In a recent court ruling, the Indiana Supreme Court determined that “there is no blanket rule prohibiting agreements that call for open-market concepts to apply to compulsory, closed-market transactions.” In the determination, the court allowed valuation discounts for lack of control and lack of marketability to be applied to the value of a departing minority shareholder’s ownership interest in a business. Such rulings must be considered as business owners and their advisors draft language to be included in shareholder or operating agreements.
The application of valuation discounts in the valuation of a departing shareholder’s ownership interest became a primary issue in Hartman v. BigInch Fabricators & Construction Holding Company, Inc. The appellant, a minority shareholder in BigInch Fabricators & Construction Holding Company, Inc., an Indiana-based company that operates in the gas and oil pipeline construction industry, was terminated from the Company in 2018, triggering a buyout provision in the Company’s shareholder agreement. Following the hiring of an independent business valuator to appraise the appellant’s interest, a disagreement between the sides centered around the valuator’s application of valuation discounts.
The Supreme Court ruled that the executed shareholder agreement, although not referring to the term directly, contemplated a minority shareholder buyout utilizing the fair market value standard of value. The “fair market value” standard, which has a commonly accepted definition within the International Glossary of Business Valuation Terms, warrants the application of discounts for lack of control and lack of marketability when determining the value of a minority interest in a closely held business. The shareholder agreement specifically referred to an “appraised market value,” which the court deemed to equate to fair market value.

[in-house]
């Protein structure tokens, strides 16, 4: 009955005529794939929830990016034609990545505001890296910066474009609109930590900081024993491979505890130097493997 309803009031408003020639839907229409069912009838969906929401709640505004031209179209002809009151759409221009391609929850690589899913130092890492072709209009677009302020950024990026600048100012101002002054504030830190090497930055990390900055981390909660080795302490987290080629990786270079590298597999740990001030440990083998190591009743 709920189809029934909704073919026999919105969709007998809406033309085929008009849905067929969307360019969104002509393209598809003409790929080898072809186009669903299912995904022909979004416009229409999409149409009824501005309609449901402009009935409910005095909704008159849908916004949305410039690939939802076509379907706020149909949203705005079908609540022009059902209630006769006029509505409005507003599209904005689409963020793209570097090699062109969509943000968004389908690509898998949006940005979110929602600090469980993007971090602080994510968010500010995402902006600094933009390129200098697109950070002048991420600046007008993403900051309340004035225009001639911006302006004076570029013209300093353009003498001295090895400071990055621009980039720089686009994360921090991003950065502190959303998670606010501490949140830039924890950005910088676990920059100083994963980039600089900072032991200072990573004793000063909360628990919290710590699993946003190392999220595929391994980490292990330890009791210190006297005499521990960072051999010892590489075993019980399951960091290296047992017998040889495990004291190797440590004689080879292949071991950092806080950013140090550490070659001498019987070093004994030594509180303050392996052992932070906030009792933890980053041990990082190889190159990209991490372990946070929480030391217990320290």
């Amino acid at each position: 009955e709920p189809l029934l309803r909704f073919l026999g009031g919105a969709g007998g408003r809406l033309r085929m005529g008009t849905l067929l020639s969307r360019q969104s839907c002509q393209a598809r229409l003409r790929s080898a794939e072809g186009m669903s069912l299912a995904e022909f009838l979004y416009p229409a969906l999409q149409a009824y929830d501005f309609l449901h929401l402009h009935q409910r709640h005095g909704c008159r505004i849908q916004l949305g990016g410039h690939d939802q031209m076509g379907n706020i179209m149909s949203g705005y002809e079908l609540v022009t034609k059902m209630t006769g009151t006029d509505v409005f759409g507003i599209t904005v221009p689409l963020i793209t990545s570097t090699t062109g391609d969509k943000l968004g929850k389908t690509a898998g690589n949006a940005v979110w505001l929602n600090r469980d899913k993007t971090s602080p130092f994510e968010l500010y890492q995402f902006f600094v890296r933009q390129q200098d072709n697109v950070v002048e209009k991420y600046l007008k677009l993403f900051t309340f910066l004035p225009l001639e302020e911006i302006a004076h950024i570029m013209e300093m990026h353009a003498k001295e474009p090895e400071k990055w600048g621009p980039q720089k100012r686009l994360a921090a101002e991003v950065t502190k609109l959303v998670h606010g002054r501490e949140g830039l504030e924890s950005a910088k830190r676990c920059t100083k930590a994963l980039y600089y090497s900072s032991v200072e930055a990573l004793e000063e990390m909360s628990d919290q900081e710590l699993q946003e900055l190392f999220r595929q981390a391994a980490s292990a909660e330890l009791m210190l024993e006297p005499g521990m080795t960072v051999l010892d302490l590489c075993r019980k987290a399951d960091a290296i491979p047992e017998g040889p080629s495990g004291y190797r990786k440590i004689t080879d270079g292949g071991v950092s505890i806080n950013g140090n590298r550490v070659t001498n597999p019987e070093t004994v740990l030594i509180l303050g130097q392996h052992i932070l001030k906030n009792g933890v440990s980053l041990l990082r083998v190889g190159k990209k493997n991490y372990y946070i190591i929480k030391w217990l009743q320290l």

In brief, although case law in many states specifically calls for the valuation of shares to be completed without the application of minority discounts in dissenting minority shareholder buyout issues, as they may be inequitable, the Indiana Supreme Court determined that the agreement in place was authoritative in the matter. Shareholders should be sure to consult the proper legal and business valuation advisors when drafting such documents for their businesses.